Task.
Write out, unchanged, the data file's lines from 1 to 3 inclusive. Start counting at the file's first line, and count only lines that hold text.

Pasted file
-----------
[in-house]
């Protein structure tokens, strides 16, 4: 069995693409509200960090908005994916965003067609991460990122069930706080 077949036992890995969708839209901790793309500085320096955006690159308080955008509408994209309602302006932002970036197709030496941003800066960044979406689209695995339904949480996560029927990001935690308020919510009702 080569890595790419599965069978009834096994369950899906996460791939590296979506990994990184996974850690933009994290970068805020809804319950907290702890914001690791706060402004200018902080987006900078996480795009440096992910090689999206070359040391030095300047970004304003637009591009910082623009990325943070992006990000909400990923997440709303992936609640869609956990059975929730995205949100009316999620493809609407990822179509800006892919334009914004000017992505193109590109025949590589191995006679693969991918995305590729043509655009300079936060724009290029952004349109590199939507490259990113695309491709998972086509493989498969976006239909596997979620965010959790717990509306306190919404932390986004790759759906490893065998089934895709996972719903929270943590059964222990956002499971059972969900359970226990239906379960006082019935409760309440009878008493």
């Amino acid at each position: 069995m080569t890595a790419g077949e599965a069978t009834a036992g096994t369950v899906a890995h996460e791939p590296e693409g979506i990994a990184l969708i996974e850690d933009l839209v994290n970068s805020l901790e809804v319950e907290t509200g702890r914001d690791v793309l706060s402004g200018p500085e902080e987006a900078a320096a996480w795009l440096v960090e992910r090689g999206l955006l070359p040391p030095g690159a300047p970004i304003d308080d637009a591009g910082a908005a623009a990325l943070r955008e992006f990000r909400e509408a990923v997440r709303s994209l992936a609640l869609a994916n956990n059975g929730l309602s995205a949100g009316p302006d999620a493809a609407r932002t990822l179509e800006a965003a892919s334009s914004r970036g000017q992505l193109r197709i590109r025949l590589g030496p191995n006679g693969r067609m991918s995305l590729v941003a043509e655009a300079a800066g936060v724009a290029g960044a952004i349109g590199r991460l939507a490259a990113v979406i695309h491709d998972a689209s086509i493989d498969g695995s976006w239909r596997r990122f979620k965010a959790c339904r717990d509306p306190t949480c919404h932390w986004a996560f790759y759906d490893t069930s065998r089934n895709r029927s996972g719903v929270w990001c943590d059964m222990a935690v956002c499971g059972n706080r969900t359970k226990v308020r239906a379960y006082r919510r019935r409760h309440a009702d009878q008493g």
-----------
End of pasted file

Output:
[in-house]
């Protein structure tokens, strides 16, 4: 069995693409509200960090908005994916965003067609991460990122069930706080 077949036992890995969708839209901790793309500085320096955006690159308080955008509408994209309602302006932002970036197709030496941003800066960044979406689209695995339904949480996560029927990001935690308020919510009702 080569890595790419599965069978009834096994369950899906996460791939590296979506990994990184996974850690933009994290970068805020809804319950907290702890914001690791706060402004200018902080987006900078996480795009440096992910090689999206070359040391030095300047970004304003637009591009910082623009990325943070992006990000909400990923997440709303992936609640869609956990059975929730995205949100009316999620493809609407990822179509800006892919334009914004000017992505193109590109025949590589191995006679693969991918995305590729043509655009300079936060724009290029952004349109590199939507490259990113695309491709998972086509493989498969976006239909596997979620965010959790717990509306306190919404932390986004790759759906490893065998089934895709996972719903929270943590059964222990956002499971059972969900359970226990239906379960006082019935409760309440009878008493």
């Amino acid at each position: 069995m080569t890595a790419g077949e599965a069978t009834a036992g096994t369950v899906a890995h996460e791939p590296e693409g979506i990994a990184l969708i996974e850690d933009l839209v994290n970068s805020l901790e809804v319950e907290t509200g702890r914001d690791v793309l706060s402004g200018p500085e902080e987006a900078a320096a996480w795009l440096v960090e992910r090689g999206l955006l070359p040391p030095g690159a300047p970004i304003d308080d637009a591009g910082a908005a623009a990325l943070r955008e992006f990000r909400e509408a990923v997440r709303s994209l992936a609640l869609a994916n956990n059975g929730l309602s995205a949100g009316p302006d999620a493809a609407r932002t990822l179509e800006a965003a892919s334009s914004r970036g000017q992505l193109r197709i590109r025949l590589g030496p191995n006679g693969r067609m991918s995305l590729v941003a043509e655009a300079a800066g936060v724009a290029g960044a952004i349109g590199r991460l939507a490259a990113v979406i695309h491709d998972a689209s086509i493989d498969g695995s976006w239909r596997r990122f979620k965010a959790c339904r717990d509306p306190t949480c919404h932390w986004a996560f790759y759906d490893t069930s065998r089934n895709r029927s996972g719903v929270w990001c943590d059964m222990a935690v956002c499971g059972n706080r969900t359970k226990v308020r239906a379960y006082r919510r019935r409760h309440a009702d009878q008493g």